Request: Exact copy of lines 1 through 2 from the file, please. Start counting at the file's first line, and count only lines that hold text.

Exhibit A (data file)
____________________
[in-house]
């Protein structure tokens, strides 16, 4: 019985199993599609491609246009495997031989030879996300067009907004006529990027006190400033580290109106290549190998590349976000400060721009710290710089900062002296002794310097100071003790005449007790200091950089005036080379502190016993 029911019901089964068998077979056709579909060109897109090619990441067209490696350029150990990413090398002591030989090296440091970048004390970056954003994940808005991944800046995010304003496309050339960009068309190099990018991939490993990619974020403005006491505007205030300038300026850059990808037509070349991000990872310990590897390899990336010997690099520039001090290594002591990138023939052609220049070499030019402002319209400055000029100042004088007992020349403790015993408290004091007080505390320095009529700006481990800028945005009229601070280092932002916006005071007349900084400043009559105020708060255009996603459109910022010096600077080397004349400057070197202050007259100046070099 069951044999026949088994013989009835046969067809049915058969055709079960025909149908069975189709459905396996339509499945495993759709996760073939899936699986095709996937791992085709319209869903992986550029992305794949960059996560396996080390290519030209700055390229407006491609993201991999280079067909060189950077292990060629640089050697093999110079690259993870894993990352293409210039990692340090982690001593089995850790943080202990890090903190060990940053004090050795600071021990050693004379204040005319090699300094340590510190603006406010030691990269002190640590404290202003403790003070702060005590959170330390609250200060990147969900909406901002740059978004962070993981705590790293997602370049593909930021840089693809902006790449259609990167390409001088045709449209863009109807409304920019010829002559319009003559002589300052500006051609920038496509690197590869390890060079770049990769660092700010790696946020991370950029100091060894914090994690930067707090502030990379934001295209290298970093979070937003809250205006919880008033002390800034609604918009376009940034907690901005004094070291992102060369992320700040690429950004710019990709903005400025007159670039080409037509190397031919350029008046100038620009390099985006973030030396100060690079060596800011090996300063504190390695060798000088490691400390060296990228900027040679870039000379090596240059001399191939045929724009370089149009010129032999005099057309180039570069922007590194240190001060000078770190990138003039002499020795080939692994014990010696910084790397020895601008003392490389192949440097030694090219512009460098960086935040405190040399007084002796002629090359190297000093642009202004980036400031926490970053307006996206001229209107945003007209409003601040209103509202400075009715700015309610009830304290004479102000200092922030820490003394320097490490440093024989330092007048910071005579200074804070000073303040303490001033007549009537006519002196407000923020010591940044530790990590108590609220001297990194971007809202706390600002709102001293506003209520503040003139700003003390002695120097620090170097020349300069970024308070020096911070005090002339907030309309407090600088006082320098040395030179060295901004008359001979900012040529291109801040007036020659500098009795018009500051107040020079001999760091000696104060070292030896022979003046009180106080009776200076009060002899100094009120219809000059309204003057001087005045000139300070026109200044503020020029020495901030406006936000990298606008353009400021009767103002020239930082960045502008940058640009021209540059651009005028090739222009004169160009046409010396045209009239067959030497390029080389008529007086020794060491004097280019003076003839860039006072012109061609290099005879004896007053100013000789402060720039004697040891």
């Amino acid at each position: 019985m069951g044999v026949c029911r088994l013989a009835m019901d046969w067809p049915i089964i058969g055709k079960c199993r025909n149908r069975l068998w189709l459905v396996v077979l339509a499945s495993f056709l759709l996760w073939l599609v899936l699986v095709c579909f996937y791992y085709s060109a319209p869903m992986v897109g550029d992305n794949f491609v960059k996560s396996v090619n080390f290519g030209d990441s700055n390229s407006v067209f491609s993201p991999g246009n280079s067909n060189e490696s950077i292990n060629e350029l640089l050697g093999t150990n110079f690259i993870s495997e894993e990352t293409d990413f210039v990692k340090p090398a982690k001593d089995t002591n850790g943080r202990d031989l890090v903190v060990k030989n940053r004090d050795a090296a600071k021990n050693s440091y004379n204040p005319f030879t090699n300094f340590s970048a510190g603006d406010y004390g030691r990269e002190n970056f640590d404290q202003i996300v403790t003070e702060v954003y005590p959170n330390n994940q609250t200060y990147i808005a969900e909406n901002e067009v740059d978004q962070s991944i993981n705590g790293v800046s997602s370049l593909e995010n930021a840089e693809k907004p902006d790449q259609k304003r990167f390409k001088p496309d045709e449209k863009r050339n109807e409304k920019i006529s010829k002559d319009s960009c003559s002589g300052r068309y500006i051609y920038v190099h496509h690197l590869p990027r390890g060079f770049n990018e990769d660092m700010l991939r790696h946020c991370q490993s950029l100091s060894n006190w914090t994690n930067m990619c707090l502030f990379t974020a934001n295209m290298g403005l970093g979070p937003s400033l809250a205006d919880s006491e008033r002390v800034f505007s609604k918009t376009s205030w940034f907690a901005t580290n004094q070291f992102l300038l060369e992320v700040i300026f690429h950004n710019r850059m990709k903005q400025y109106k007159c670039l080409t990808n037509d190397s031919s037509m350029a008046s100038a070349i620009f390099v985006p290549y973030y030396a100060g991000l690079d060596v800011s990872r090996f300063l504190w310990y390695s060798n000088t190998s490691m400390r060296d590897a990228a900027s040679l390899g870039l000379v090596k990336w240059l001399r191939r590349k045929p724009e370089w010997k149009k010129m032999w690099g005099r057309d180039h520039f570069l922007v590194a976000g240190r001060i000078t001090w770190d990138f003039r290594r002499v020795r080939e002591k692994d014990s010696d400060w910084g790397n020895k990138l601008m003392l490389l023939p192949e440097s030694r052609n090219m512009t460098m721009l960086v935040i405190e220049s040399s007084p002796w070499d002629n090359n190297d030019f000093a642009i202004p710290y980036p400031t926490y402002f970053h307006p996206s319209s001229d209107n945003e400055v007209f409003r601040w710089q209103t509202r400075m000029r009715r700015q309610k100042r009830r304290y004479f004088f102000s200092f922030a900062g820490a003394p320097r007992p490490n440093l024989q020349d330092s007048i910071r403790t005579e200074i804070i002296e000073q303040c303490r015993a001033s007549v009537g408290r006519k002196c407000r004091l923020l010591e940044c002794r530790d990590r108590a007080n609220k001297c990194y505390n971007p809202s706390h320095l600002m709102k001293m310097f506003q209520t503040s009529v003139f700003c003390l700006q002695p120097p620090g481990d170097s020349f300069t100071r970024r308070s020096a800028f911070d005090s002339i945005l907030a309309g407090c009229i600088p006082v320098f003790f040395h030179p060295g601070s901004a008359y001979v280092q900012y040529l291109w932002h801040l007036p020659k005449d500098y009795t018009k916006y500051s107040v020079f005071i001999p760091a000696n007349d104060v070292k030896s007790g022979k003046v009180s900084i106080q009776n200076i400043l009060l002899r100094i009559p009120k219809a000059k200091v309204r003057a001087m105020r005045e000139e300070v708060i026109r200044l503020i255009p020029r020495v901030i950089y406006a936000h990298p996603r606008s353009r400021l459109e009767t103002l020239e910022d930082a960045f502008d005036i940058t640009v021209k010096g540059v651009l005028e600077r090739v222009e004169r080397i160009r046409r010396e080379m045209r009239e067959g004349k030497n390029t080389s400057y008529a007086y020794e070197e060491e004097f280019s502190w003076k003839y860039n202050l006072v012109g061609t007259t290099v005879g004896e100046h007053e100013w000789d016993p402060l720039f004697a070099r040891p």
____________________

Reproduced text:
[in-house]
């Protein structure tokens, strides 16, 4: 019985199993599609491609246009495997031989030879996300067009907004006529990027006190400033580290109106290549190998590349976000400060721009710290710089900062002296002794310097100071003790005449007790200091950089005036080379502190016993 029911019901089964068998077979056709579909060109897109090619990441067209490696350029150990990413090398002591030989090296440091970048004390970056954003994940808005991944800046995010304003496309050339960009068309190099990018991939490993990619974020403005006491505007205030300038300026850059990808037509070349991000990872310990590897390899990336010997690099520039001090290594002591990138023939052609220049070499030019402002319209400055000029100042004088007992020349403790015993408290004091007080505390320095009529700006481990800028945005009229601070280092932002916006005071007349900084400043009559105020708060255009996603459109910022010096600077080397004349400057070197202050007259100046070099 069951044999026949088994013989009835046969067809049915058969055709079960025909149908069975189709459905396996339509499945495993759709996760073939899936699986095709996937791992085709319209869903992986550029992305794949960059996560396996080390290519030209700055390229407006491609993201991999280079067909060189950077292990060629640089050697093999110079690259993870894993990352293409210039990692340090982690001593089995850790943080202990890090903190060990940053004090050795600071021990050693004379204040005319090699300094340590510190603006406010030691990269002190640590404290202003403790003070702060005590959170330390609250200060990147969900909406901002740059978004962070993981705590790293997602370049593909930021840089693809902006790449259609990167390409001088045709449209863009109807409304920019010829002559319009003559002589300052500006051609920038496509690197590869390890060079770049990769660092700010790696946020991370950029100091060894914090994690930067707090502030990379934001295209290298970093979070937003809250205006919880008033002390800034609604918009376009940034907690901005004094070291992102060369992320700040690429950004710019990709903005400025007159670039080409037509190397031919350029008046100038620009390099985006973030030396100060690079060596800011090996300063504190390695060798000088490691400390060296990228900027040679870039000379090596240059001399191939045929724009370089149009010129032999005099057309180039570069922007590194240190001060000078770190990138003039002499020795080939692994014990010696910084790397020895601008003392490389192949440097030694090219512009460098960086935040405190040399007084002796002629090359190297000093642009202004980036400031926490970053307006996206001229209107945003007209409003601040209103509202400075009715700015309610009830304290004479102000200092922030820490003394320097490490440093024989330092007048910071005579200074804070000073303040303490001033007549009537006519002196407000923020010591940044530790990590108590609220001297990194971007809202706390600002709102001293506003209520503040003139700003003390002695120097620090170097020349300069970024308070020096911070005090002339907030309309407090600088006082320098040395030179060295901004008359001979900012040529291109801040007036020659500098009795018009500051107040020079001999760091000696104060070292030896022979003046009180106080009776200076009060002899100094009120219809000059309204003057001087005045000139300070026109200044503020020029020495901030406006936000990298606008353009400021009767103002020239930082960045502008940058640009021209540059651009005028090739222009004169160009046409010396045209009239067959030497390029080389008529007086020794060491004097280019003076003839860039006072012109061609290099005879004896007053100013000789402060720039004697040891």